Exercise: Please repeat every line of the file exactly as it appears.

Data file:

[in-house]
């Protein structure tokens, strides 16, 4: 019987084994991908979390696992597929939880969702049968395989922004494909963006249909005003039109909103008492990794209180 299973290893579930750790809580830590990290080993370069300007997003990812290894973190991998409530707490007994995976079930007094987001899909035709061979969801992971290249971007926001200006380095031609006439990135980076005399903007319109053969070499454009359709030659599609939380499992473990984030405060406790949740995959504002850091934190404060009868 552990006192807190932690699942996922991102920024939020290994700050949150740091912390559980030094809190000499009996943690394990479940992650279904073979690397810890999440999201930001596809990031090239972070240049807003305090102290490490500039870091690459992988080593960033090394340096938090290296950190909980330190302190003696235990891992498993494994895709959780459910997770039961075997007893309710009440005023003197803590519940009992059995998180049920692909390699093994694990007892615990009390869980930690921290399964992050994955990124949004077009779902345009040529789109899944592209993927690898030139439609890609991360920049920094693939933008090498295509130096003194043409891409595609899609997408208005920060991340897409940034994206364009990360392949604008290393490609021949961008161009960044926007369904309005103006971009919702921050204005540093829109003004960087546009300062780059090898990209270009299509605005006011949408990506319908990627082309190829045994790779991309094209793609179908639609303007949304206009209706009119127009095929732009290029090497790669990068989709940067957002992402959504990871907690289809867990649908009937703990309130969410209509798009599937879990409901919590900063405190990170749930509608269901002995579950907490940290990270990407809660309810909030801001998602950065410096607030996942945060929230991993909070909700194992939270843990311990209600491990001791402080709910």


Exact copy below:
[in-house]
């Protein structure tokens, strides 16, 4: 019987084994991908979390696992597929939880969702049968395989922004494909963006249909005003039109909103008492990794209180 299973290893579930750790809580830590990290080993370069300007997003990812290894973190991998409530707490007994995976079930007094987001899909035709061979969801992971290249971007926001200006380095031609006439990135980076005399903007319109053969070499454009359709030659599609939380499992473990984030405060406790949740995959504002850091934190404060009868 552990006192807190932690699942996922991102920024939020290994700050949150740091912390559980030094809190000499009996943690394990479940992650279904073979690397810890999440999201930001596809990031090239972070240049807003305090102290490490500039870091690459992988080593960033090394340096938090290296950190909980330190302190003696235990891992498993494994895709959780459910997770039961075997007893309710009440005023003197803590519940009992059995998180049920692909390699093994694990007892615990009390869980930690921290399964992050994955990124949004077009779902345009040529789109899944592209993927690898030139439609890609991360920049920094693939933008090498295509130096003194043409891409595609899609997408208005920060991340897409940034994206364009990360392949604008290393490609021949961008161009960044926007369904309005103006971009919702921050204005540093829109003004960087546009300062780059090898990209270009299509605005006011949408990506319908990627082309190829045994790779991309094209793609179908639609303007949304206009209706009119127009095929732009290029090497790669990068989709940067957002992402959504990871907690289809867990649908009937703990309130969410209509798009599937879990409901919590900063405190990170749930509608269901002995579950907490940290990270990407809660309810909030801001998602950065410096607030996942945060929230991993909070909700194992939270843990311990209600491990001791402080709910």